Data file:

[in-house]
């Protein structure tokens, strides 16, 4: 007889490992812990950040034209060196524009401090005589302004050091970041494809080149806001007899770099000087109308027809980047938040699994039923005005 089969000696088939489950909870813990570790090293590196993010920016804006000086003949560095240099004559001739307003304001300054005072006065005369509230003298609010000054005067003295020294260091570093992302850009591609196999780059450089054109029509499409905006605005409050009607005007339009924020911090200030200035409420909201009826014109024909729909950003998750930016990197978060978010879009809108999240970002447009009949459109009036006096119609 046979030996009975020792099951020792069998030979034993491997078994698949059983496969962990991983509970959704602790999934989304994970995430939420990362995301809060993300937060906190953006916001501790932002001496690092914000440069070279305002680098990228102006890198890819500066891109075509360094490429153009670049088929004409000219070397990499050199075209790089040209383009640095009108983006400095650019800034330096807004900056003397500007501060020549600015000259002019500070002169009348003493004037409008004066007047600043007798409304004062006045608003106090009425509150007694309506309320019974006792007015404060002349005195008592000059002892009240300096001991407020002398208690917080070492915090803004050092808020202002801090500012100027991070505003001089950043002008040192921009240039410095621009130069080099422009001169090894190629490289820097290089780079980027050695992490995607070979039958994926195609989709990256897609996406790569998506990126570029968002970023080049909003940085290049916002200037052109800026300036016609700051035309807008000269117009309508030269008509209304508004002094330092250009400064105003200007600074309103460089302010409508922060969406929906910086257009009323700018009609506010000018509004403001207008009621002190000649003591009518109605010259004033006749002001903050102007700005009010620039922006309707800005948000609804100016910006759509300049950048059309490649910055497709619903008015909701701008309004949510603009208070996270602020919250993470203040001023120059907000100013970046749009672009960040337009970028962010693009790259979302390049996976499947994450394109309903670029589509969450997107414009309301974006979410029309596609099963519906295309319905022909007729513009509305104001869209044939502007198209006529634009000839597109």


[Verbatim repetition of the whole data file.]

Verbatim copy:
[in-house]
């Protein structure tokens, strides 16, 4: 007889490992812990950040034209060196524009401090005589302004050091970041494809080149806001007899770099000087109308027809980047938040699994039923005005 089969000696088939489950909870813990570790090293590196993010920016804006000086003949560095240099004559001739307003304001300054005072006065005369509230003298609010000054005067003295020294260091570093992302850009591609196999780059450089054109029509499409905006605005409050009607005007339009924020911090200030200035409420909201009826014109024909729909950003998750930016990197978060978010879009809108999240970002447009009949459109009036006096119609 046979030996009975020792099951020792069998030979034993491997078994698949059983496969962990991983509970959704602790999934989304994970995430939420990362995301809060993300937060906190953006916001501790932002001496690092914000440069070279305002680098990228102006890198890819500066891109075509360094490429153009670049088929004409000219070397990499050199075209790089040209383009640095009108983006400095650019800034330096807004900056003397500007501060020549600015000259002019500070002169009348003493004037409008004066007047600043007798409304004062006045608003106090009425509150007694309506309320019974006792007015404060002349005195008592000059002892009240300096001991407020002398208690917080070492915090803004050092808020202002801090500012100027991070505003001089950043002008040192921009240039410095621009130069080099422009001169090894190629490289820097290089780079980027050695992490995607070979039958994926195609989709990256897609996406790569998506990126570029968002970023080049909003940085290049916002200037052109800026300036016609700051035309807008000269117009309508030269008509209304508004002094330092250009400064105003200007600074309103460089302010409508922060969406929906910086257009009323700018009609506010000018509004403001207008009621002190000649003591009518109605010259004033006749002001903050102007700005009010620039922006309707800005948000609804100016910006759509300049950048059309490649910055497709619903008015909701701008309004949510603009208070996270602020919250993470203040001023120059907000100013970046749009672009960040337009970028962010693009790259979302390049996976499947994450394109309903670029589509969450997107414009309301974006979410029309596609099963519906295309319905022909007729513009509305104001869209044939502007198209006529634009000839597109």